Finland’s Rosa Parks moment and crossing the line

by , under Enrique Tessieri

For those of us who have been anti-racism activists for many years, Tuesday, July 28, offered us something we hadn’t seen before in Finland: A spontaneous 15,000-20.000-strong demonstration against racism and fascism in Helsinki. Was that very important demonstration a Rosa Parks moment and an important watershed to make Finland a more inclusive country? 

Was it a wake-up call that we have a racism and fascism problem in Finland and want to express our revulsion of such social ills?

“The reason why the I have a dream demonstration took place [of July 28] was because we Finns aren’t racists [and fascists],” a teacher told Migrant Tales.

Being a member of the migrant or visible minority community in Finland has been challenging to say the least during the past decade.

A party like the Perussuomalaiset (PS)*, which rose from near-obscurity to become the third-biggest party in the 2011 parliamentary elections, successfully exploited xenophobia and Islamophobia.

Just like Islamophobia before Anders Breivik killed 77 people on 22/7, the PS too thought that it was unstoppable. It’s motto was a simple one: When the party’s popularity falls in the polls just add more xenophobic and Islamophobic juice in the campaign message to lure voters.

If the likes of some PS politicians like Jussi Halla-aho, Olli Immonen, Juho Eerola, James Hirvisaari, Teuvo Hakkarainen and a long list of others were to be believed, migrants and minorities in this country were being victimized by such politicians that we are a threat, social-welfare bums, criminals and rapists.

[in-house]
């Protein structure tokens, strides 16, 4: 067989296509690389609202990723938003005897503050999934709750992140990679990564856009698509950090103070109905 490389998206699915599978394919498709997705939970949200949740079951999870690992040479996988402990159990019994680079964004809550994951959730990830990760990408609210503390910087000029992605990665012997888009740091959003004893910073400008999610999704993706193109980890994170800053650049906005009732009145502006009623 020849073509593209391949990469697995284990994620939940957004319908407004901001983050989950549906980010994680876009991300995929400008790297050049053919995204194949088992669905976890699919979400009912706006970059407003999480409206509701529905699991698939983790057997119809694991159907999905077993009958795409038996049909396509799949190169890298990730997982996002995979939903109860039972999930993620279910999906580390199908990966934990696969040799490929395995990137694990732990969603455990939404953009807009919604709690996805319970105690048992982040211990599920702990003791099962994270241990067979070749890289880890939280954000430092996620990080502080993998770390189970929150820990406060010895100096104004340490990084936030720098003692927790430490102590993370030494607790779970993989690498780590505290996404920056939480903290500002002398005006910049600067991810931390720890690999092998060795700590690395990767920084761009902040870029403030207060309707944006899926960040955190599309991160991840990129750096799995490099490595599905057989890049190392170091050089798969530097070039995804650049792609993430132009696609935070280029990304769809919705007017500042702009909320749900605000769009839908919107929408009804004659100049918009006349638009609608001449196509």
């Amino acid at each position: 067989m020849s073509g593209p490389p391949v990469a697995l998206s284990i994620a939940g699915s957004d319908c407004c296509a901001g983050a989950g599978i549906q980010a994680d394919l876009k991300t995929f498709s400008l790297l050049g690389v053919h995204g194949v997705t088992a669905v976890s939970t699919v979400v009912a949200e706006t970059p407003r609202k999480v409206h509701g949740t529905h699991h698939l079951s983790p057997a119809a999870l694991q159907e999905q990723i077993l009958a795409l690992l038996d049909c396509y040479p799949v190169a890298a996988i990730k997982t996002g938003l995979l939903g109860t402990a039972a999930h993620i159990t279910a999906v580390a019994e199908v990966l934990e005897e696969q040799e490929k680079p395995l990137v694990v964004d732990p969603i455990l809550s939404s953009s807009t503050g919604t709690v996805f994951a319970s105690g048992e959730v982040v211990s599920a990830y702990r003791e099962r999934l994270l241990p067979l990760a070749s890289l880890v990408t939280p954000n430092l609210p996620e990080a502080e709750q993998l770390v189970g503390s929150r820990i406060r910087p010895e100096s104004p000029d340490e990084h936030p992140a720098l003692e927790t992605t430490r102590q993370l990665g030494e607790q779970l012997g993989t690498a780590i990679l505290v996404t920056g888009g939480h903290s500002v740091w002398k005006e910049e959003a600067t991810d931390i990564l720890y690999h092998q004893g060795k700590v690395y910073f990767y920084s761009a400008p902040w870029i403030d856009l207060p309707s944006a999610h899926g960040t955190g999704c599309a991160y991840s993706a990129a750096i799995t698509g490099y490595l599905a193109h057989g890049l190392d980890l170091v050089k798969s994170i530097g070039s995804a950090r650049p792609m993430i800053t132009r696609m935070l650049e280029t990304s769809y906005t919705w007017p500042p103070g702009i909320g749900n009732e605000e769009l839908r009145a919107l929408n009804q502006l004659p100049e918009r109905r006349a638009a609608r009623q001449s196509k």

Every now and then you’ll even see politicians from other parties, like Pika Kauma of the National Coalition Party (NCP), jump on the racist bandwagon.

Kauma, who didn’t get reelected, claimed that migrant women were getting social welfare to buy new baby carriages, which social welfare officials flatly denied.

Thanks to the silence of the politicians, some like the Social Democratic Party started in 2010 to copy the anti-immigration rhetoric of the PS. Parties like the NCP even rolled the red carpet for the PS and helped them to become one of the biggest parties in the country.

Add to the latter a complacent media that regurgitates the racism of some politicians and you have a new political scenario like the one today.

It goes without saying that those migrants and minorities that have suffered the most due to the PS’ hostile campaign against us see July 28 as an important date. It’s as if all those who are victims and/or outraged by the PS’ hostility and their urban legends said enough is enough.

While we should thank ourselves for our work on the anti-racism front, special thanks should go to PS MP Immonen, who with his inflated bravado and outright stupidity or genious, revealed his and the PS’ true racist and fascist colors.


Even if this declaration of war against multiculturalism was written by him, the question is who inspired and advised him to write and publish it on Facebook on July 25 at 12:06am?

Whoever it was, alcohol, his wife, the Danish People’s Party or himself, doesn’t really matter.

Have matters changed in Finland concerning the xenophobic and Islamophobic narrative that parties like PS keep alive?

It’s still too early to say but we’re off to a good start.

The Finnish name for the Finns Party is the Perussuomalaiset (PS). The English names of the party adopted by the PS, like True Finns or Finns Party, promote in our opinion nativist nationalism and xenophobia. We therefore prefer to use the Finnish name of the party on our postings.